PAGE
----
Just Around the Bend
Supply of FTC low statewide,
but still available locally.
In a stroke of brilliance, one of our loyal emissaries has deduced there will indeed be parts of the state in which forest tent caterpillars are still locally abundant. And this a year when the common consensus was that the outbreak was finished and the price of caterpillars would rise faster than a gallon of gasoline. This once again demonstrates the value of keeping one's antennae up at all times lest an opportunity be missed.
The outbreak is on the decline and likely all but over in much of the state. Acres of defoliation declined from a high of 7,374,000 in 2002 to 2,225,000 last year. Less defoliation is expected this year but as in past outbreaks higher populations can be expected to linger in some locations. An egg mass survey conducted recently between Remer in Cass County and Winton in Lake County found egg masses at all surveyed locations. Expected defoliation predicted by the number of egg masses are:
- Remer - Moderate
- South of Cohasset - Light
- Northwest of Nashwauk - Moderate
- Northeast of Nashwauk - Heavy
- West of Hibbing - Heavy
- Between Hibbing and Chisholm - Heavy
- North of Chisholm - Light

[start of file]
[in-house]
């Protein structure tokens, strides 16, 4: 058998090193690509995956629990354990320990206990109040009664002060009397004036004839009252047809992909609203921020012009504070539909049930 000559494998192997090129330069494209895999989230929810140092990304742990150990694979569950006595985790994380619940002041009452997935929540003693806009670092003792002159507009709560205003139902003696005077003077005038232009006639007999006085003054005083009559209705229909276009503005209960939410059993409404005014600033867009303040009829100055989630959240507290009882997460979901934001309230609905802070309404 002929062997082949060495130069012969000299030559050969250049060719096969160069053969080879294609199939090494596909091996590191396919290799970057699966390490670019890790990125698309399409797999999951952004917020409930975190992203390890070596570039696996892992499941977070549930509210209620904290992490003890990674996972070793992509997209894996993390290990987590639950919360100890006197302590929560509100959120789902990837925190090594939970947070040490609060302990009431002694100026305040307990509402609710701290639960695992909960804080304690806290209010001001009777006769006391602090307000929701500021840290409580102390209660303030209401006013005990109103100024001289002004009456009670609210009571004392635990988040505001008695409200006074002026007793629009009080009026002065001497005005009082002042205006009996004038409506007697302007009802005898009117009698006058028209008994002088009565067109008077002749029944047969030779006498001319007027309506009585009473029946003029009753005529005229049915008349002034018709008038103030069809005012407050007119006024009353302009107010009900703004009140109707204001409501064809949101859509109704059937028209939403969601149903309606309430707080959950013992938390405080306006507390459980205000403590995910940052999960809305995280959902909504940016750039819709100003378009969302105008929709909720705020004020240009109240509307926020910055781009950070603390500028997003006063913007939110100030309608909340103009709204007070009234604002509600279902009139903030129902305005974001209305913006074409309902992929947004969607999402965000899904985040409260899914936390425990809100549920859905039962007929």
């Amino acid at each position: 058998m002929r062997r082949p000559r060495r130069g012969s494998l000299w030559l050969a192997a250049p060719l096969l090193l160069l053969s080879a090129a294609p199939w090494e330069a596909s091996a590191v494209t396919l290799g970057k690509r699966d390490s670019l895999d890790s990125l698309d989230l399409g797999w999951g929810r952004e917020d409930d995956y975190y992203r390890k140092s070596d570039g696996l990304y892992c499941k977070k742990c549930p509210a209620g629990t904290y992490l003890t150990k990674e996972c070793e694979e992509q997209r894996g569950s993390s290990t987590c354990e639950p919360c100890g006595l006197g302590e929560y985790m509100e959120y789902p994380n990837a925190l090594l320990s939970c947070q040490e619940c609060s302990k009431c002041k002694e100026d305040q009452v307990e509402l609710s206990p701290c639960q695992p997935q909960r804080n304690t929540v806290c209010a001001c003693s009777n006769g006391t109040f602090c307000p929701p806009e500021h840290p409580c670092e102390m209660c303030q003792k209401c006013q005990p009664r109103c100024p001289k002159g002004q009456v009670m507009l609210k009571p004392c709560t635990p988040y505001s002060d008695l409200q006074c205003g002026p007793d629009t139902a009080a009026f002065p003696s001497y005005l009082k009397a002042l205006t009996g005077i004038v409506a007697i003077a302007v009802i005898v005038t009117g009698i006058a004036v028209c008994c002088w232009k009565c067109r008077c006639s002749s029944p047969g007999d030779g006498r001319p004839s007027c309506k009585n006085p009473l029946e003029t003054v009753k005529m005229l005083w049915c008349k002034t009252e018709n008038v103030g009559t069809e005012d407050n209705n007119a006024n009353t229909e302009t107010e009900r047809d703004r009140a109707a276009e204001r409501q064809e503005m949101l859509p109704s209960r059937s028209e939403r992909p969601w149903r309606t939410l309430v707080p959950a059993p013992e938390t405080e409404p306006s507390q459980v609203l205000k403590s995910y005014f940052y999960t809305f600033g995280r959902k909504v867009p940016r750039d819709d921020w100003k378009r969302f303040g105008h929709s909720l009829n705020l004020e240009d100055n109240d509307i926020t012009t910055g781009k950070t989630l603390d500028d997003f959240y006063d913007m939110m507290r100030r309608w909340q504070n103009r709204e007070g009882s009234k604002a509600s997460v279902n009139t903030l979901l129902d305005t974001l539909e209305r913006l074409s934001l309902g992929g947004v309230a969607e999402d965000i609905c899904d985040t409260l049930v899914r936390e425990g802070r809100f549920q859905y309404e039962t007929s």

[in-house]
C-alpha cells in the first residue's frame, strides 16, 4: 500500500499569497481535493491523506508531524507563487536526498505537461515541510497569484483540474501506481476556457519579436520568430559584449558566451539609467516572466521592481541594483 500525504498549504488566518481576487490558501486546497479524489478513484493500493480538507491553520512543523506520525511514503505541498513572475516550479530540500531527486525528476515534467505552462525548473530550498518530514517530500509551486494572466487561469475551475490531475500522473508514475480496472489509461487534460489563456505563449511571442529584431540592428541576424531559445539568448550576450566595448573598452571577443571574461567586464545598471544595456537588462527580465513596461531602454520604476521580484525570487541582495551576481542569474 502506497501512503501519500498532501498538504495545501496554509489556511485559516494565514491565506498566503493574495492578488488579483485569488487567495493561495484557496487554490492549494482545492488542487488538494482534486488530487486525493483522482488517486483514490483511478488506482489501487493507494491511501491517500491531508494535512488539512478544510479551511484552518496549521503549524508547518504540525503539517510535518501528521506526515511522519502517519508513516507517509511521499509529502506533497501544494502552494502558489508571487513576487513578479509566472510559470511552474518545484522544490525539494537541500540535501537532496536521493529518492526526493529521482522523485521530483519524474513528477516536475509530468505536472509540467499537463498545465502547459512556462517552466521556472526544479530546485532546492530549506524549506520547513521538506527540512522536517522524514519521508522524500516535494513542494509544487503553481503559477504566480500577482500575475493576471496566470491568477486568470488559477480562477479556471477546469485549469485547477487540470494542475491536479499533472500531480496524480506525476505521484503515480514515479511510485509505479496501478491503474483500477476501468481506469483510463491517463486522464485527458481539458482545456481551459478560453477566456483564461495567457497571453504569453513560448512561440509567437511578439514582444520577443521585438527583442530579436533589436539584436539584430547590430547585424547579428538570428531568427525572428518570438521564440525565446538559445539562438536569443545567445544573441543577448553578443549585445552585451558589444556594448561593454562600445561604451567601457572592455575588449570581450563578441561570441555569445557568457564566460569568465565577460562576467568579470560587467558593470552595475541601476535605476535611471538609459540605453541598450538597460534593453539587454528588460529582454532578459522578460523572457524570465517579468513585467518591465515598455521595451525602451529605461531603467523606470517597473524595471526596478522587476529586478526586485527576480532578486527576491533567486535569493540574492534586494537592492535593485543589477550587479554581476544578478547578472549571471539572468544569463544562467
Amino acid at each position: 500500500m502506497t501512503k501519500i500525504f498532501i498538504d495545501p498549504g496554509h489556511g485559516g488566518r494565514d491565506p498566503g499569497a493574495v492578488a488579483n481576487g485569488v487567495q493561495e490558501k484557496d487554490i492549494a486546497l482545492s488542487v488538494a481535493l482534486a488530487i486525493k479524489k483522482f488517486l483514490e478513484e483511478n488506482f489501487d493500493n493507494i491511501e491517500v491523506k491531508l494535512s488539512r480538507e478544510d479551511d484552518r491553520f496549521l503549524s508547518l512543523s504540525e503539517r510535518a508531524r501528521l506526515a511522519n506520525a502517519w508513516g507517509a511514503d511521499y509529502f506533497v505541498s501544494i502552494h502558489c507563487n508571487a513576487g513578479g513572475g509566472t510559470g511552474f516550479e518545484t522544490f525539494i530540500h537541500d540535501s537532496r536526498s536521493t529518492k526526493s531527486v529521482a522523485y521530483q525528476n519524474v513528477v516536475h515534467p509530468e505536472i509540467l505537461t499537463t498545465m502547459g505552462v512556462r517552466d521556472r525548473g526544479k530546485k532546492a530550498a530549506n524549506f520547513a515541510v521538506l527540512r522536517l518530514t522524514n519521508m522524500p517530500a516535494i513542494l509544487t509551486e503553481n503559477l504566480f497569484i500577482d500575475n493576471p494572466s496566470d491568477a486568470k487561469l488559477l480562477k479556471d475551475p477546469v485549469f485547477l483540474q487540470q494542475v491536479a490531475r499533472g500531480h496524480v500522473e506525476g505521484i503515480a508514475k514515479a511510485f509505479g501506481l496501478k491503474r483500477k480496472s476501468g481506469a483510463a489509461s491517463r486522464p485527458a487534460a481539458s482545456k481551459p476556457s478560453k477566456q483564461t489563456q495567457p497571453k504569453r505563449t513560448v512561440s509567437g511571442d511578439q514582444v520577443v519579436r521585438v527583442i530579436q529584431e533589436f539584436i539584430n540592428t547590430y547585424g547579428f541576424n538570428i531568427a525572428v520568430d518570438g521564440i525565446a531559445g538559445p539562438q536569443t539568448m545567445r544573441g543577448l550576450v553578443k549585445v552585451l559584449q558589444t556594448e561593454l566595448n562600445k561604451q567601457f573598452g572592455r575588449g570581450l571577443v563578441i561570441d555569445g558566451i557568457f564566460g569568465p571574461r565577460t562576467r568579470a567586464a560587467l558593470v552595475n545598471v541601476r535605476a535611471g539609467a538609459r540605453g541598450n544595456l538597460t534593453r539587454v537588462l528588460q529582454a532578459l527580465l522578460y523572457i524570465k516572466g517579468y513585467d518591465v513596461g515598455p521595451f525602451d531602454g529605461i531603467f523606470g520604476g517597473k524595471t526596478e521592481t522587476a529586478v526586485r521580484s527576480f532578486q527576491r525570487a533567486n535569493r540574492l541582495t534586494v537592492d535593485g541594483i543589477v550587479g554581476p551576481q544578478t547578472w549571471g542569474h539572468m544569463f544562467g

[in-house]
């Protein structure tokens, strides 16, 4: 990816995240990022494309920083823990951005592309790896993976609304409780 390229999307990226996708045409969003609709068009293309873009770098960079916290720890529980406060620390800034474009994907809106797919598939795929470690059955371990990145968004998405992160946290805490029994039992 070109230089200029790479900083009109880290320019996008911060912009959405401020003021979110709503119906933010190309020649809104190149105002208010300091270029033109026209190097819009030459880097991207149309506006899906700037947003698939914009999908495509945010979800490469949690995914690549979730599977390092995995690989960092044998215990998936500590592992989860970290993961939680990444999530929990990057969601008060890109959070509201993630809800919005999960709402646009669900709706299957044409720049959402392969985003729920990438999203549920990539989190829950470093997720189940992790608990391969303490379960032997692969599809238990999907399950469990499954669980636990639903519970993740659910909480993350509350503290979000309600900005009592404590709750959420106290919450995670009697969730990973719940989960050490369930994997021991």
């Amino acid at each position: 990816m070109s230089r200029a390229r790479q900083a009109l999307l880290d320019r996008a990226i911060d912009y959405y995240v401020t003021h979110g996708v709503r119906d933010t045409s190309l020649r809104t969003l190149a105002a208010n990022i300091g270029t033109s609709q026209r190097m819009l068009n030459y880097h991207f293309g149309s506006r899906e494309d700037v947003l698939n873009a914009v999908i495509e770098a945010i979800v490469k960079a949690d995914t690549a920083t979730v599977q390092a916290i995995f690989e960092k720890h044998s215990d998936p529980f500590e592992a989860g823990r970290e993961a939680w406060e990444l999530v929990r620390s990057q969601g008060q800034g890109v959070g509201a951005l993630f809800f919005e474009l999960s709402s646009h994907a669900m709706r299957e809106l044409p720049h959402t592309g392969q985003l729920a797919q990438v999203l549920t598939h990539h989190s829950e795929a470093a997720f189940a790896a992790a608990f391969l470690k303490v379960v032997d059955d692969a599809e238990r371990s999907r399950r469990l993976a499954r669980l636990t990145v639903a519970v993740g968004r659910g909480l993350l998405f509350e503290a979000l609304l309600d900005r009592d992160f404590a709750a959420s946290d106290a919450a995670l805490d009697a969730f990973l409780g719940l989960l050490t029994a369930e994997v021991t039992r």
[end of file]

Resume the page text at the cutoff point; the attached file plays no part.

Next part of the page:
- East of Buhl - Light
- Mountain Iron - Light
- Southwest of Vermillion Lake - Light
- West of Ely - Moderate
- East of Winton - Light
In this survey, egg masses are counted on only three small aspen trees at each location so defoliation a short distance away can vary greatly from the prediction. Also, as the outbreak ends, populations become much more variable and spotty and more difficult to predict. Connoisseurs and collectors of forest tent caterpillars are advised to do their own scouting to find the hot spots. This may be your last chance to stock up for those lean years as the population is expected to continue to decline.
Forest tent caterpillars began hatching from the egg masses on May 6 and 7th in most northern locations.
Populations of the parasitic fly, which we all know is native and was not imported, will again be high, especially in areas where the forest tent caterpillar was abundant last year.
Two-lined chestnut borer
Unfortunately the drought appears to be continuing and that means oaks will continue to be attacked and killed by the two-lined chestnut borers. From late May through mid-July, adult beetles will emerge from trees attacked last year. They will be attracted to nearby stressed oaks and lay eggs starting this year's population.